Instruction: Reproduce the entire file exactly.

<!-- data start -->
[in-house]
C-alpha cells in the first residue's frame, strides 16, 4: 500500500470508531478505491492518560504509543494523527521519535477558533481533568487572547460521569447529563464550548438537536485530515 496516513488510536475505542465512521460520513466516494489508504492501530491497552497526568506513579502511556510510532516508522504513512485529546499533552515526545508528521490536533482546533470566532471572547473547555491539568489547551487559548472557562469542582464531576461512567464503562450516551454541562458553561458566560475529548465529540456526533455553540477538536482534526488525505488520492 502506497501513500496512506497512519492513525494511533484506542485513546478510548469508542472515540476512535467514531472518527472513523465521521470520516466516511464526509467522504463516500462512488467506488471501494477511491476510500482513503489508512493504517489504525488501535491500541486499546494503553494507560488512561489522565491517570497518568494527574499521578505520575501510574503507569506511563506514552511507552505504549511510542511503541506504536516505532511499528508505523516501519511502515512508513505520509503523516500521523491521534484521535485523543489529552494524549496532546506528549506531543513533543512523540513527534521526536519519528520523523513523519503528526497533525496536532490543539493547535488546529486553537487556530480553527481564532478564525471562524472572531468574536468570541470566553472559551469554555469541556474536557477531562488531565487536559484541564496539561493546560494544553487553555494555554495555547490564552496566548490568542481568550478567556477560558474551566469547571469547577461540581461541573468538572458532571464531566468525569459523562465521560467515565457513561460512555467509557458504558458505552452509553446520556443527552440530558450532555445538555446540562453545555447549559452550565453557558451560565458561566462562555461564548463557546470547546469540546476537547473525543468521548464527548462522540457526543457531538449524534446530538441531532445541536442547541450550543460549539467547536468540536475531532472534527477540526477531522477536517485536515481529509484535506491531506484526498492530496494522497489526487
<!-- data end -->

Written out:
[in-house]
C-alpha cells in the first residue's frame, strides 16, 4: 500500500470508531478505491492518560504509543494523527521519535477558533481533568487572547460521569447529563464550548438537536485530515 496516513488510536475505542465512521460520513466516494489508504492501530491497552497526568506513579502511556510510532516508522504513512485529546499533552515526545508528521490536533482546533470566532471572547473547555491539568489547551487559548472557562469542582464531576461512567464503562450516551454541562458553561458566560475529548465529540456526533455553540477538536482534526488525505488520492 502506497501513500496512506497512519492513525494511533484506542485513546478510548469508542472515540476512535467514531472518527472513523465521521470520516466516511464526509467522504463516500462512488467506488471501494477511491476510500482513503489508512493504517489504525488501535491500541486499546494503553494507560488512561489522565491517570497518568494527574499521578505520575501510574503507569506511563506514552511507552505504549511510542511503541506504536516505532511499528508505523516501519511502515512508513505520509503523516500521523491521534484521535485523543489529552494524549496532546506528549506531543513533543512523540513527534521526536519519528520523523513523519503528526497533525496536532490543539493547535488546529486553537487556530480553527481564532478564525471562524472572531468574536468570541470566553472559551469554555469541556474536557477531562488531565487536559484541564496539561493546560494544553487553555494555554495555547490564552496566548490568542481568550478567556477560558474551566469547571469547577461540581461541573468538572458532571464531566468525569459523562465521560467515565457513561460512555467509557458504558458505552452509553446520556443527552440530558450532555445538555446540562453545555447549559452550565453557558451560565458561566462562555461564548463557546470547546469540546476537547473525543468521548464527548462522540457526543457531538449524534446530538441531532445541536442547541450550543460549539467547536468540536475531532472534527477540526477531522477536517485536515481529509484535506491531506484526498492530496494522497489526487